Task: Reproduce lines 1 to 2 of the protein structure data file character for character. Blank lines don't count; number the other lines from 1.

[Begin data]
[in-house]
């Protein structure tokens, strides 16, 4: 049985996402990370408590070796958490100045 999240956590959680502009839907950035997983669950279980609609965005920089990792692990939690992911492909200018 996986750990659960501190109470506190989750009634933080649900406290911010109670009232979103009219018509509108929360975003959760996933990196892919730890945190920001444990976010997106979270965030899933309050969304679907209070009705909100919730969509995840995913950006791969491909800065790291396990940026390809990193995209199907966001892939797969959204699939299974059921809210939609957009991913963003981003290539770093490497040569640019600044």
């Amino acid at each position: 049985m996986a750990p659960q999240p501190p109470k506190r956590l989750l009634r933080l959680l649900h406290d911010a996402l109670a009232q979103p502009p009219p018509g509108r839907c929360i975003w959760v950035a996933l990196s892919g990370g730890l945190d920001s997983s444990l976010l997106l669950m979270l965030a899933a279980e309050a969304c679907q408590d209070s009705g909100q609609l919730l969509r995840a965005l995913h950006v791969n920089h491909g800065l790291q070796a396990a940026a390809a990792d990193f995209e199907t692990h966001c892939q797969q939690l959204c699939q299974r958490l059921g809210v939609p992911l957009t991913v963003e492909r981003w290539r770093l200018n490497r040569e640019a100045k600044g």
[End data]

[in-house]
């Protein structure tokens, strides 16, 4: 049985996402990370408590070796958490100045 999240956590959680502009839907950035997983669950279980609609965005920089990792692990939690992911492909200018 996986750990659960501190109470506190989750009634933080649900406290911010109670009232979103009219018509509108929360975003959760996933990196892919730890945190920001444990976010997106979270965030899933309050969304679907209070009705909100919730969509995840995913950006791969491909800065790291396990940026390809990193995209199907966001892939797969959204699939299974059921809210939609957009991913963003981003290539770093490497040569640019600044």